I teach birth classes to pregnant couples. We watch videos of birth to help prepare both moms and dads for what natural birth looks and sounds like, in all its variety. One night my newlywed brother-in-law and his wife joined class because they were visiting from out of town. After the video, he admitted that it made him uncomfortable and said he’d never seen anyone act so animalistic.In his discomfort and shock, it was clearly a judgement. When we laughed about it at birth class the next week, one of the dads in the room said, “I feel him, though. That was me 3 years ago, before all this…If you would have made me watch a video then, I would have had the same reaction.”
I’m reminded then of myself. I used to think it indecent that people would breastfeed in public. It made me uncomfortable. Now I’m uncomfortable when they don’t–when they hide. As members of modern industrial society, there is this line we have to cross, at some point, to become totally comfortable in our own skin.
We are animals.
We don’t like to think about this too often, and a considerable amount of science and money and time has been directed into trying to discern just what separates us from the rest of the animal kingdom. But nevertheless, we are still mammals.
Think about the human activities that we hide from each other. For many, there is an aspect of shame about them. Elimination, sex, strong emotion, feeding infants, washing ourselves, sleeping, and certainly birth. Some anthropologists suggest that some day we will be ashamed of eating.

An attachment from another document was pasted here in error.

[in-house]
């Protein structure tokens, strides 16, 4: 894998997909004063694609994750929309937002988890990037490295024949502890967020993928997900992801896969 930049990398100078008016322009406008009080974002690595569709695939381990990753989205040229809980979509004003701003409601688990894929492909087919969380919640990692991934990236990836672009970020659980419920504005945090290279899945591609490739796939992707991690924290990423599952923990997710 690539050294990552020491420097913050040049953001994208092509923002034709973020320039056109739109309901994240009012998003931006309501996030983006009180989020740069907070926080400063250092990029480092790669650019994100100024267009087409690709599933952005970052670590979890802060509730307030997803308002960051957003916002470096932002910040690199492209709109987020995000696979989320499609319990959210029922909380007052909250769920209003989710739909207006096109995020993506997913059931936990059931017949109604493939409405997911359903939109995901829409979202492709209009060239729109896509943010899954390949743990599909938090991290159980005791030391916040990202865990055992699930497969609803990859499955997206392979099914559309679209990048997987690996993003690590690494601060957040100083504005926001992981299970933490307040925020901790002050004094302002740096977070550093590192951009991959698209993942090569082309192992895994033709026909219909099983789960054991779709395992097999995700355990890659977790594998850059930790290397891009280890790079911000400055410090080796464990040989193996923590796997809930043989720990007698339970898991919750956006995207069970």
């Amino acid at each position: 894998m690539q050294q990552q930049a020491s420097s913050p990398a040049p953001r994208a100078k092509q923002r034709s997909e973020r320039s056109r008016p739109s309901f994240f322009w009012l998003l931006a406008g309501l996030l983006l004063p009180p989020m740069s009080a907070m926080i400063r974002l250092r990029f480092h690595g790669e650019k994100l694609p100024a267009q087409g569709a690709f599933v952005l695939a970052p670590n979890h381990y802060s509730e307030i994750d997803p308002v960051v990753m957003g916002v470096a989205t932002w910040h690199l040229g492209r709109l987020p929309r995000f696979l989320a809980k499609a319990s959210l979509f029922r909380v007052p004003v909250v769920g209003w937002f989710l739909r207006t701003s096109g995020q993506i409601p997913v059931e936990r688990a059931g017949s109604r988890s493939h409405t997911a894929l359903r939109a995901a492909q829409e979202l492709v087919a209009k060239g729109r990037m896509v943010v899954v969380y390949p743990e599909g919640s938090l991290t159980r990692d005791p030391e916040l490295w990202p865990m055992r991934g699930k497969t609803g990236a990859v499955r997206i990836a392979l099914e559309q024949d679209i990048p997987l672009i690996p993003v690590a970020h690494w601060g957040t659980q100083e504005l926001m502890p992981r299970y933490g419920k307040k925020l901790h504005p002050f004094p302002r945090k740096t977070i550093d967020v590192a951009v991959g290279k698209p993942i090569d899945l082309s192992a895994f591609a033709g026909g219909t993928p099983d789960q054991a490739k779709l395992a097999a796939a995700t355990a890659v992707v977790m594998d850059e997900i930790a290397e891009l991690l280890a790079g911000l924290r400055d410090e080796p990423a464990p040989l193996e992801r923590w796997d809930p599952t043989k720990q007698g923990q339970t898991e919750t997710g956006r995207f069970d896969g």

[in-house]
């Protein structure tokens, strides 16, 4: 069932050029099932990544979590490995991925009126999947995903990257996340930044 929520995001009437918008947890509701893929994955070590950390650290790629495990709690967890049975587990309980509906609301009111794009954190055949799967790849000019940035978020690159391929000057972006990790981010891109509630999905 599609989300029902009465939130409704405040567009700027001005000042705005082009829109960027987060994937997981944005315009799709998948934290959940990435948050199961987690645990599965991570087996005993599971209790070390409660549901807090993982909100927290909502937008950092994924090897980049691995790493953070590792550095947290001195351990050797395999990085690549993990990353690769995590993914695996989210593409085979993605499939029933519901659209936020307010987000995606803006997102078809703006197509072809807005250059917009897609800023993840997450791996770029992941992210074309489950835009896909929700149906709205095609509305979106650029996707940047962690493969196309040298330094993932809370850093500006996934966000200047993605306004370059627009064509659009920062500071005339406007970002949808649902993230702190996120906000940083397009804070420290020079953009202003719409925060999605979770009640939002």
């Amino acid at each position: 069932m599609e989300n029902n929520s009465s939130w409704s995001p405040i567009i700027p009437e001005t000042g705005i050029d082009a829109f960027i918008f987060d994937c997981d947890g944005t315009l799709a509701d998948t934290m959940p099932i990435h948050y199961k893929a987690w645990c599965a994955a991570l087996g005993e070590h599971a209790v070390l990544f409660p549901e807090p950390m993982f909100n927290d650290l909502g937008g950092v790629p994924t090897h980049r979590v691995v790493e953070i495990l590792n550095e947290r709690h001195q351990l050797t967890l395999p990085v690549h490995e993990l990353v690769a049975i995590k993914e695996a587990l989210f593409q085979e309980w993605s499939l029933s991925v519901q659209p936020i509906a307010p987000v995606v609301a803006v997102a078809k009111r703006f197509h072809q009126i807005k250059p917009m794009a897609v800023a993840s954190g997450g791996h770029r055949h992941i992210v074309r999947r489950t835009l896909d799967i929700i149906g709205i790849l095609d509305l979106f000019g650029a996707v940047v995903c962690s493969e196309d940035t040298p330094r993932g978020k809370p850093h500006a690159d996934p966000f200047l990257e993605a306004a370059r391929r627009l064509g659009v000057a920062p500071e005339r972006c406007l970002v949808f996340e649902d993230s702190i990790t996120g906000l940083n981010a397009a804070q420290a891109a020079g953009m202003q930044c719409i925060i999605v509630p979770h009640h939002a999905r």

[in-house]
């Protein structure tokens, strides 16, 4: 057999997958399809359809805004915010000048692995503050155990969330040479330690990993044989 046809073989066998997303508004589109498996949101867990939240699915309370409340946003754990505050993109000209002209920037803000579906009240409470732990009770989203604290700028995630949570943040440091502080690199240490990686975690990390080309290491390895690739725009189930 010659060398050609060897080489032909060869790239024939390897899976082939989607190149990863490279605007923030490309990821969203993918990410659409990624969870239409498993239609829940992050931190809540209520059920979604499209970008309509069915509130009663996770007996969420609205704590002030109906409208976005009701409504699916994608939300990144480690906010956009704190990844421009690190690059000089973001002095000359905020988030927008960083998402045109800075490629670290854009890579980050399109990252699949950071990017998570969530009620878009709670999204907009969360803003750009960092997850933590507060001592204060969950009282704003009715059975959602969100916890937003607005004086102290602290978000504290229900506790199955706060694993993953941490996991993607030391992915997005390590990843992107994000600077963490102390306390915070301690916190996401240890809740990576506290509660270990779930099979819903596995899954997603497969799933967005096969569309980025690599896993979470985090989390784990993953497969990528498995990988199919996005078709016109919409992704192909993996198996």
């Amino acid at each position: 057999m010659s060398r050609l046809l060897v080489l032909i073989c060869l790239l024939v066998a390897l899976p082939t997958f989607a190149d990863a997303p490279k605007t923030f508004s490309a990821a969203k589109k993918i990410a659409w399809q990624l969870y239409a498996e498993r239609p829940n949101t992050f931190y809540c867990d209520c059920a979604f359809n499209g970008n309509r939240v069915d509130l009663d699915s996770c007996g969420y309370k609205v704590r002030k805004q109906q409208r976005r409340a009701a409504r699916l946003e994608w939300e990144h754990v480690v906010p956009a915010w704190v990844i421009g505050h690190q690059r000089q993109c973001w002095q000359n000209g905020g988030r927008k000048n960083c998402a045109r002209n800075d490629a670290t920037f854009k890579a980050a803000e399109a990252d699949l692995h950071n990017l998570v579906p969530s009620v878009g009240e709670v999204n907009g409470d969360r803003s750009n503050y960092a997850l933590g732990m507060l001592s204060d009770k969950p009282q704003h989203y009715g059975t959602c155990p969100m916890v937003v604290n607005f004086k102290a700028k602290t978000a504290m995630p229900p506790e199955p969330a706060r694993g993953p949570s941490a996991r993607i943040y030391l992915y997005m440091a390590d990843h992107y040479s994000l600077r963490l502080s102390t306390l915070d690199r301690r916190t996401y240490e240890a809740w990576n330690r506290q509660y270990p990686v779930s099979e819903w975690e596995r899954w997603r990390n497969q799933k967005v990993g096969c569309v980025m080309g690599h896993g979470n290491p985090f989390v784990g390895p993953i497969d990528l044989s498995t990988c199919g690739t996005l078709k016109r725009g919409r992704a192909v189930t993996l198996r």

Women’s bodies have, historically, been particularly shameful. We are leaky. We leak blood at regular intervals from an unmentionable region, our breasts leak milk, and our emotions leak all over the place in a cycle not controlled by our thinking minds.
Old Brain and Neo Cortex
The inability to control something with your thinking brain, with the neocortex, is seen as particularly shameful. It makes sense. One of the things that separates us from other animals is our gigantic neocortex (also why our babies are born so premature-so they fit out our pelvises). It allows us incredible capacity for thought. It allows us to override our primitive, animalistic, old brain.
Old Brain says, “It’s OK to steal that guy’s lunch.”
Old Brain says, “Never mind that you can’t conceive, just take that lady’s baby.”
Old Brain says, “It’s fun to screw everyone you meet!”
Old Brain says, “Their house is nicer, we have a gun.”
Old Brain says, “That guy looked at our house, get out the missile launcher.”
It’s no wonder people are afraid of the things that we do from our old brains. We live in a community. We need our neocortexes to override and survive. They are infinitely easier to train up than Old Brain.
The problem is that sometimes we have to use Old Brain to our benefit and Neo Cortex just won’t let go.
It’s impossible to have great sex without letting Old Brain take the wheel.
Some people can’t poop when they’re away from home because Neo Cortex has Old Brain thinking that any unfamiliar place is a threat.
Lots of women have trouble breastfeeding, some of them because they are uncomfortable with the act of it–Neo Cortex told them it’s not polite or that it’s too sexual.
Neo Cortex and the Incredible Laboring Woman!
The place where Neo Cortex really wreaks havoc, though, is in childbirth. It’s very difficult to give birth when Neo Cortex is hyper-activated. Too much thinking derails a good birth. Too much light, too many strangers, too many questions, too much touching, too many monitors, too much new. Mammals give birth alone in dark corners. Women are mammals, and so are you.
It’s OK to be a mammal. Because Old Brain also says, “We know how to do this.” We need to remember that. Sometimes it’s safer to just be an animal, and birth is one of those times. Let all the mama mountain lions roar their babies out…
…and feed them whenever and wherever they want.